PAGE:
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81st Annual Meeting of the German Society of Oto-Rhino-Laryngology, Head and Neck Surgery

German Society of Oto-Rhino-Laryngology, Head and Neck Surgery

12.05. - 16.05.2010, Wiesbaden

3D reconstruction of the cochlea with implanted electrode

Meeting Abstract

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  • corresponding author Frank Böhnke - HNO-Klinik, München, Germany
  • presenting/speaker Katharina Braun - HNO-Klinik, München, Germany
  • Thomas Stark - HNO-Klinik, München, Germany

German Society of Oto-Rhino-Laryngology, Head and Neck Surgery. 81st Annual Meeting of the German Society of Oto-Rhino-Laryngology, Head and Neck Surgery. Wiesbaden, 12.-16.05.2010. Düsseldorf: German Medical Science GMS Publishing House; 2010. Doc10hno044

DOI: 10.3205/10hno044, URN: urn:nbn:de:0183-10hno0449

Published: July 6, 2010

© 2010 Böhnke et al.
This is an Open Access article distributed under the terms of the Creative Commons Attribution License (http://creativecommons.org/licenses/by-nc-nd/3.0/deed.en). You are free: to Share – to copy, distribute and transmit the work, provided the original author and source are credited.


Outline

Text

For a better understanding of the wave propagation in the cochlea in the presence of Cochlear-Implant (CI) electrodes images of implanted human temporal bones with a high resolution of 5.9 μm were built. For a reference an unimplanted temporal bone was scanned at first and the formerly fluid filled spaces (Scala vestibuli and Scala tympani) were segregated from the surrounding bone and the cochlear partition by an image processing software. Then specially prepared CI electrodes without metal (platin) were implanted into four temporal bones to prevent artefacts. Two were inserted by a cochleostomy and two through the round windows. In each case (cochleostomy and round window approach) a standard electrode (l=31 mm) and a short electrode (l'=21 mm) (MED-EL, Innsbruck) were used. Though the electrodes material differs in its absorption property only slightly from the surrounding space it was possible to seperate volume data sets for the electrodes in the form of .stl files. The results show the different influence of insertion techniques and electrode lengths on the damage of the cochlear partition. Obviously there was a smaller degree of cochlear partition damage caused by the insertion of shorter electrodes. Future numerical simulations will show the acoustic influence of CI electrodes on the wave propagation on the basilar membrane. The aim of these further studies is the evaluation of the benefit of additional mechanical stimulation applied to highly hearing impaired patients implanted with CI electrodes.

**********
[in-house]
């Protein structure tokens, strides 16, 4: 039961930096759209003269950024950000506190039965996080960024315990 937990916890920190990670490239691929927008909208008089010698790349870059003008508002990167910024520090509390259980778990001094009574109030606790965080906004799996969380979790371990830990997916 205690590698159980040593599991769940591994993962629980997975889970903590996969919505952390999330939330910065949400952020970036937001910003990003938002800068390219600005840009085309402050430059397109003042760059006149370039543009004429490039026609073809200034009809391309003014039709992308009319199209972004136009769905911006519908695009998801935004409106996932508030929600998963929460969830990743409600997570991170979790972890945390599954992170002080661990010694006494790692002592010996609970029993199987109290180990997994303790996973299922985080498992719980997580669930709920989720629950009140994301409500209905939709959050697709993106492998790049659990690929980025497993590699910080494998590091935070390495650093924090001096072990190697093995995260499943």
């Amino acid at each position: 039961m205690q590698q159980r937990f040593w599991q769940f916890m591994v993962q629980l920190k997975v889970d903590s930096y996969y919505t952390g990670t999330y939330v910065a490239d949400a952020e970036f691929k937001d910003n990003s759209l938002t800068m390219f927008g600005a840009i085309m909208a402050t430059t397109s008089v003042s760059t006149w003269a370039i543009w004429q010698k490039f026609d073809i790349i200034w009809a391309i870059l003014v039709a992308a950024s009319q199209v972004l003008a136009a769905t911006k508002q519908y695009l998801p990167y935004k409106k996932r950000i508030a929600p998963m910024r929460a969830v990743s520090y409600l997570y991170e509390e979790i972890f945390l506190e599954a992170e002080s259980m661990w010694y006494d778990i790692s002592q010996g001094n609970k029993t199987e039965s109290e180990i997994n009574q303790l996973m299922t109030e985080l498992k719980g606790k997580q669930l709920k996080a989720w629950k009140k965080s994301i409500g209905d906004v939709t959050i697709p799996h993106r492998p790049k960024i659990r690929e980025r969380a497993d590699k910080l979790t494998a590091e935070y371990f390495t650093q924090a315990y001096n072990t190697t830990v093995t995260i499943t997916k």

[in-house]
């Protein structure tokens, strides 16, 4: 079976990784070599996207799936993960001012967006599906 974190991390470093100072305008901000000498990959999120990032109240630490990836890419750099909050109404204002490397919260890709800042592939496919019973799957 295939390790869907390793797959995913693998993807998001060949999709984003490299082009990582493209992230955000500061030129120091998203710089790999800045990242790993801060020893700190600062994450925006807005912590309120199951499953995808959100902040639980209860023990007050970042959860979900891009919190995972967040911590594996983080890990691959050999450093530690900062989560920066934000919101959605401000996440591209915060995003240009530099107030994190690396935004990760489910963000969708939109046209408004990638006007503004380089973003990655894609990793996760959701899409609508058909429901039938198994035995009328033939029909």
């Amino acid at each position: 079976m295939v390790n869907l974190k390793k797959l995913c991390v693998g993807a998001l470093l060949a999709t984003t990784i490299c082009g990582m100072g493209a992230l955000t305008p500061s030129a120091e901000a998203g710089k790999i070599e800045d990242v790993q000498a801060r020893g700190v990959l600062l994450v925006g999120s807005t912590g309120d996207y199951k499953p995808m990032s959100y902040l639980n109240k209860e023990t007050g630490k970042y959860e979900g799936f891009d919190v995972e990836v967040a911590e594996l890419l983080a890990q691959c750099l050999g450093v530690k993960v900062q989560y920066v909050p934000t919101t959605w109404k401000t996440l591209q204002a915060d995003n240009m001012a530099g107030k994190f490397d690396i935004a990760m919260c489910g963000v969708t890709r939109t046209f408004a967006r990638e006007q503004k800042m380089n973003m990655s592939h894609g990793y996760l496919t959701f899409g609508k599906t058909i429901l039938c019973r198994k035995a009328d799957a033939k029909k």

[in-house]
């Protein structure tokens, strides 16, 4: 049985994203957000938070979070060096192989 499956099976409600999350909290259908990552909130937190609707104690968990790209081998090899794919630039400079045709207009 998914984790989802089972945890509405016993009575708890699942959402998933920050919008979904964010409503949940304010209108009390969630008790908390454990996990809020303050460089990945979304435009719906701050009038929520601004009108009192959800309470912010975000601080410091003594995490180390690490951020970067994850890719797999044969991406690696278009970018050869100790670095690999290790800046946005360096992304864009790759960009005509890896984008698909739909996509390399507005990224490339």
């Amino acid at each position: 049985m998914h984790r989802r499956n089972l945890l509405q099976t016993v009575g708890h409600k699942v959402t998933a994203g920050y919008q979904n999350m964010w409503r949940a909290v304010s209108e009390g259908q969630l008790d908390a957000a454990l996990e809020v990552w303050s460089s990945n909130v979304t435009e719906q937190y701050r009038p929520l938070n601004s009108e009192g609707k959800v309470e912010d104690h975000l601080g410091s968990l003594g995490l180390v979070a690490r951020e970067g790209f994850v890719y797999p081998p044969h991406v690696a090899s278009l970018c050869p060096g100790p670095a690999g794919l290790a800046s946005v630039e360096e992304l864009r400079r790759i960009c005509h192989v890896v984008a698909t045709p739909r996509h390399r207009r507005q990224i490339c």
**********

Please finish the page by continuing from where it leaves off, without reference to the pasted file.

References

1.
Kiefer J, Böhnke F, Adunka O, Arnold W. Representation of Acoustic Signals in the Human Cochlea in Presence of a Cochlear Implant Electrode. Hearing Research. 2006;221:36-43.